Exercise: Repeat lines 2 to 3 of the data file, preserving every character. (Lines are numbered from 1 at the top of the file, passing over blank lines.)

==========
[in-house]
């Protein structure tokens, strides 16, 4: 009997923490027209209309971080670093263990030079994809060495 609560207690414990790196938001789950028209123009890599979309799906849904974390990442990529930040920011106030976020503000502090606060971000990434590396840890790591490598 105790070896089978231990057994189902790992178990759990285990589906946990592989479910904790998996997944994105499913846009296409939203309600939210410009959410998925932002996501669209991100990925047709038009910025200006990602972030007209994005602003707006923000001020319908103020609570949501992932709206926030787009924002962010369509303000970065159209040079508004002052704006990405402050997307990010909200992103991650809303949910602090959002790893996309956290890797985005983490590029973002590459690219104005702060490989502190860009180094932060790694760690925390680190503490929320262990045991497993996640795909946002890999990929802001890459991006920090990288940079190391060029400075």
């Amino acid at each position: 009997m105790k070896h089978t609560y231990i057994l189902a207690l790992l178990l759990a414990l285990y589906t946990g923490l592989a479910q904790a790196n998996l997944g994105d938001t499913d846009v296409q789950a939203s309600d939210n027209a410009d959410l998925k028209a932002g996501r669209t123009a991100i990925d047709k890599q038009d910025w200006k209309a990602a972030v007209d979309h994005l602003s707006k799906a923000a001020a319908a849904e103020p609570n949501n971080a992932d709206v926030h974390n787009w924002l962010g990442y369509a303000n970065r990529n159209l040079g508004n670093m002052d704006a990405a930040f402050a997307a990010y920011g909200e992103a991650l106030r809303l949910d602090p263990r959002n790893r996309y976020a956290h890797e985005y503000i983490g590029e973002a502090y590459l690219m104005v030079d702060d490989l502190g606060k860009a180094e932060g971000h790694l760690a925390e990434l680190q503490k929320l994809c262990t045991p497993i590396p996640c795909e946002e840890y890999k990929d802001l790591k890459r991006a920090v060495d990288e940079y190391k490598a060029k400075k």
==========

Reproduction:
């Protein structure tokens, strides 16, 4: 009997923490027209209309971080670093263990030079994809060495 609560207690414990790196938001789950028209123009890599979309799906849904974390990442990529930040920011106030976020503000502090606060971000990434590396840890790591490598 105790070896089978231990057994189902790992178990759990285990589906946990592989479910904790998996997944994105499913846009296409939203309600939210410009959410998925932002996501669209991100990925047709038009910025200006990602972030007209994005602003707006923000001020319908103020609570949501992932709206926030787009924002962010369509303000970065159209040079508004002052704006990405402050997307990010909200992103991650809303949910602090959002790893996309956290890797985005983490590029973002590459690219104005702060490989502190860009180094932060790694760690925390680190503490929320262990045991497993996640795909946002890999990929802001890459991006920090990288940079190391060029400075």
């Amino acid at each position: 009997m105790k070896h089978t609560y231990i057994l189902a207690l790992l178990l759990a414990l285990y589906t946990g923490l592989a479910q904790a790196n998996l997944g994105d938001t499913d846009v296409q789950a939203s309600d939210n027209a410009d959410l998925k028209a932002g996501r669209t123009a991100i990925d047709k890599q038009d910025w200006k209309a990602a972030v007209d979309h994005l602003s707006k799906a923000a001020a319908a849904e103020p609570n949501n971080a992932d709206v926030h974390n787009w924002l962010g990442y369509a303000n970065r990529n159209l040079g508004n670093m002052d704006a990405a930040f402050a997307a990010y920011g909200e992103a991650l106030r809303l949910d602090p263990r959002n790893r996309y976020a956290h890797e985005y503000i983490g590029e973002a502090y590459l690219m104005v030079d702060d490989l502190g606060k860009a180094e932060g971000h790694l760690a925390e990434l680190q503490k929320l994809c262990t045991p497993i590396p996640c795909e946002e840890y890999k990929d802001l790591k890459r991006a920090v060495d990288e940079y190391k490598a060029k400075k």